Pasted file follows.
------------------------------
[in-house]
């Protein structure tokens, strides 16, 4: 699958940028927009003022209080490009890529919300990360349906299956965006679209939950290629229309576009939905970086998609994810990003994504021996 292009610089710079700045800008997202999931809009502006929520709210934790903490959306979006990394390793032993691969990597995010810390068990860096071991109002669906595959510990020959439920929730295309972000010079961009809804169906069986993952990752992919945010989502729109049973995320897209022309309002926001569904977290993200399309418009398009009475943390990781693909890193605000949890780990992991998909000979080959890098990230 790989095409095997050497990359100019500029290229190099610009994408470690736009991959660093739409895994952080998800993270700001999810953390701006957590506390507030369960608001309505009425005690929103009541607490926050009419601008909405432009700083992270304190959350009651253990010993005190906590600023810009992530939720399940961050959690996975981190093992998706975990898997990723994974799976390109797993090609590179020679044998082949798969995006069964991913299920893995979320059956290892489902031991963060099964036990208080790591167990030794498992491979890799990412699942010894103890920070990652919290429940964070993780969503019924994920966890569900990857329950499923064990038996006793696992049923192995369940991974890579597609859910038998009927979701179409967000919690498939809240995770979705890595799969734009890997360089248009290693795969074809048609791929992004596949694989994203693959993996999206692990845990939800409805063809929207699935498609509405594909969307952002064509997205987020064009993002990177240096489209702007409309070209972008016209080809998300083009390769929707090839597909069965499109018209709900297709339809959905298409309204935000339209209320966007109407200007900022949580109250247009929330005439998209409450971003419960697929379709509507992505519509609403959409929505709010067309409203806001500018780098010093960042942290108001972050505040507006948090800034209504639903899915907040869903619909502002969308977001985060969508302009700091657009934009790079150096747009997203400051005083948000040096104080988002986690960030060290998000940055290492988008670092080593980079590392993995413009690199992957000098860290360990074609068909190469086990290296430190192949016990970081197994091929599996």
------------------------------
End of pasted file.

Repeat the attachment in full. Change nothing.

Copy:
[in-house]
């Protein structure tokens, strides 16, 4: 699958940028927009003022209080490009890529919300990360349906299956965006679209939950290629229309576009939905970086998609994810990003994504021996 292009610089710079700045800008997202999931809009502006929520709210934790903490959306979006990394390793032993691969990597995010810390068990860096071991109002669906595959510990020959439920929730295309972000010079961009809804169906069986993952990752992919945010989502729109049973995320897209022309309002926001569904977290993200399309418009398009009475943390990781693909890193605000949890780990992991998909000979080959890098990230 790989095409095997050497990359100019500029290229190099610009994408470690736009991959660093739409895994952080998800993270700001999810953390701006957590506390507030369960608001309505009425005690929103009541607490926050009419601008909405432009700083992270304190959350009651253990010993005190906590600023810009992530939720399940961050959690996975981190093992998706975990898997990723994974799976390109797993090609590179020679044998082949798969995006069964991913299920893995979320059956290892489902031991963060099964036990208080790591167990030794498992491979890799990412699942010894103890920070990652919290429940964070993780969503019924994920966890569900990857329950499923064990038996006793696992049923192995369940991974890579597609859910038998009927979701179409967000919690498939809240995770979705890595799969734009890997360089248009290693795969074809048609791929992004596949694989994203693959993996999206692990845990939800409805063809929207699935498609509405594909969307952002064509997205987020064009993002990177240096489209702007409309070209972008016209080809998300083009390769929707090839597909069965499109018209709900297709339809959905298409309204935000339209209320966007109407200007900022949580109250247009929330005439998209409450971003419960697929379709509507992505519509609403959409929505709010067309409203806001500018780098010093960042942290108001972050505040507006948090800034209504639903899915907040869903619909502002969308977001985060969508302009700091657009934009790079150096747009997203400051005083948000040096104080988002986690960030060290998000940055290492988008670092080593980079590392993995413009690199992957000098860290360990074609068909190469086990290296430190192949016990970081197994091929599996």